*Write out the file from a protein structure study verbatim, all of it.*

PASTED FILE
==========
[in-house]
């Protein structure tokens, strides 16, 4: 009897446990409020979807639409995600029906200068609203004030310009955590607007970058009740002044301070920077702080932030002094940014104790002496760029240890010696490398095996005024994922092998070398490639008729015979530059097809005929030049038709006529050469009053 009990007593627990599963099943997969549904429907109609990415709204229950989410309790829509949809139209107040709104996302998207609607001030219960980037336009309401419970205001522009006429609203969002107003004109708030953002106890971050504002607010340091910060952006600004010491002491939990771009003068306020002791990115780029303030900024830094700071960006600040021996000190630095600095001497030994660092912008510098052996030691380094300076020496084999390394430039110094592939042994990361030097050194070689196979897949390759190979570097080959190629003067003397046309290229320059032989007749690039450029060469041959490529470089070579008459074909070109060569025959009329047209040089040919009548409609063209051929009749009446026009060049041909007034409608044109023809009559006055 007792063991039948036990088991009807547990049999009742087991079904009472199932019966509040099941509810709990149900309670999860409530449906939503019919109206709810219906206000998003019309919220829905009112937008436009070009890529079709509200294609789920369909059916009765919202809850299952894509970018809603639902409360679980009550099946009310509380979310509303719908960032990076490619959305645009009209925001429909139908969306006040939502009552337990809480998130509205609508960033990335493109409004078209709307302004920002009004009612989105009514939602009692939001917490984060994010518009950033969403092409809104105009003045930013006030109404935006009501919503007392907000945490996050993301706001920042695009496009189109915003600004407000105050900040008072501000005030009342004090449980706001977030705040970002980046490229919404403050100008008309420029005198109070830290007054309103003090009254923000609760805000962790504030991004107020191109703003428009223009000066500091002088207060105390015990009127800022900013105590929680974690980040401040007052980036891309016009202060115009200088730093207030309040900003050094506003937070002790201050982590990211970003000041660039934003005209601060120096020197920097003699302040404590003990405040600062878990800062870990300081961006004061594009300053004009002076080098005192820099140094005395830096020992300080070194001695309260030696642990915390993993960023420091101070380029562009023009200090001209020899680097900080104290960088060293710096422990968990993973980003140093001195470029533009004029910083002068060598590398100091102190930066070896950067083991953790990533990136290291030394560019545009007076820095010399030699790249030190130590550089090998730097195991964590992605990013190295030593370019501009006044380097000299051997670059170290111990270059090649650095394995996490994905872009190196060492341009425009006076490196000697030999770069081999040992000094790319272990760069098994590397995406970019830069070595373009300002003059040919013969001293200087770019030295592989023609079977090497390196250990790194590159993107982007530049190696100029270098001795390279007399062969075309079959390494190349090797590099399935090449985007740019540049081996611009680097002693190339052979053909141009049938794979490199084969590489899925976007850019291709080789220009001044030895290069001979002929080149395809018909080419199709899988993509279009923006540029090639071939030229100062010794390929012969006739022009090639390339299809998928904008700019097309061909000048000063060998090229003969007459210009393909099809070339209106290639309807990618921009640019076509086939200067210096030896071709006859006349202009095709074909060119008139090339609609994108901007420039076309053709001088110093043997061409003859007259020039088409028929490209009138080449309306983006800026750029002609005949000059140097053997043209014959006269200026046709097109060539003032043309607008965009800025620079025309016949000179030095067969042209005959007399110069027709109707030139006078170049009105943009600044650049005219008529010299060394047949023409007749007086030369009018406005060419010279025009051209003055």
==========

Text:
[in-house]
């Protein structure tokens, strides 16, 4: 009897446990409020979807639409995600029906200068609203004030310009955590607007970058009740002044301070920077702080932030002094940014104790002496760029240890010696490398095996005024994922092998070398490639008729015979530059097809005929030049038709006529050469009053 009990007593627990599963099943997969549904429907109609990415709204229950989410309790829509949809139209107040709104996302998207609607001030219960980037336009309401419970205001522009006429609203969002107003004109708030953002106890971050504002607010340091910060952006600004010491002491939990771009003068306020002791990115780029303030900024830094700071960006600040021996000190630095600095001497030994660092912008510098052996030691380094300076020496084999390394430039110094592939042994990361030097050194070689196979897949390759190979570097080959190629003067003397046309290229320059032989007749690039450029060469041959490529470089070579008459074909070109060569025959009329047209040089040919009548409609063209051929009749009446026009060049041909007034409608044109023809009559006055 007792063991039948036990088991009807547990049999009742087991079904009472199932019966509040099941509810709990149900309670999860409530449906939503019919109206709810219906206000998003019309919220829905009112937008436009070009890529079709509200294609789920369909059916009765919202809850299952894509970018809603639902409360679980009550099946009310509380979310509303719908960032990076490619959305645009009209925001429909139908969306006040939502009552337990809480998130509205609508960033990335493109409004078209709307302004920002009004009612989105009514939602009692939001917490984060994010518009950033969403092409809104105009003045930013006030109404935006009501919503007392907000945490996050993301706001920042695009496009189109915003600004407000105050900040008072501000005030009342004090449980706001977030705040970002980046490229919404403050100008008309420029005198109070830290007054309103003090009254923000609760805000962790504030991004107020191109703003428009223009000066500091002088207060105390015990009127800022900013105590929680974690980040401040007052980036891309016009202060115009200088730093207030309040900003050094506003937070002790201050982590990211970003000041660039934003005209601060120096020197920097003699302040404590003990405040600062878990800062870990300081961006004061594009300053004009002076080098005192820099140094005395830096020992300080070194001695309260030696642990915390993993960023420091101070380029562009023009200090001209020899680097900080104290960088060293710096422990968990993973980003140093001195470029533009004029910083002068060598590398100091102190930066070896950067083991953790990533990136290291030394560019545009007076820095010399030699790249030190130590550089090998730097195991964590992605990013190295030593370019501009006044380097000299051997670059170290111990270059090649650095394995996490994905872009190196060492341009425009006076490196000697030999770069081999040992000094790319272990760069098994590397995406970019830069070595373009300002003059040919013969001293200087770019030295592989023609079977090497390196250990790194590159993107982007530049190696100029270098001795390279007399062969075309079959390494190349090797590099399935090449985007740019540049081996611009680097002693190339052979053909141009049938794979490199084969590489899925976007850019291709080789220009001044030895290069001979002929080149395809018909080419199709899988993509279009923006540029090639071939030229100062010794390929012969006739022009090639390339299809998928904008700019097309061909000048000063060998090229003969007459210009393909099809070339209106290639309807990618921009640019076509086939200067210096030896071709006859006349202009095709074909060119008139090339609609994108901007420039076309053709001088110093043997061409003859007259020039088409028929490209009138080449309306983006800026750029002609005949000059140097053997043209014959006269200026046709097109060539003032043309607008965009800025620079025309016949000179030095067969042209005959007399110069027709109707030139006078170049009105943009600044650049005219008529010299060394047949023409007749007086030369009018406005060419010279025009051209003055």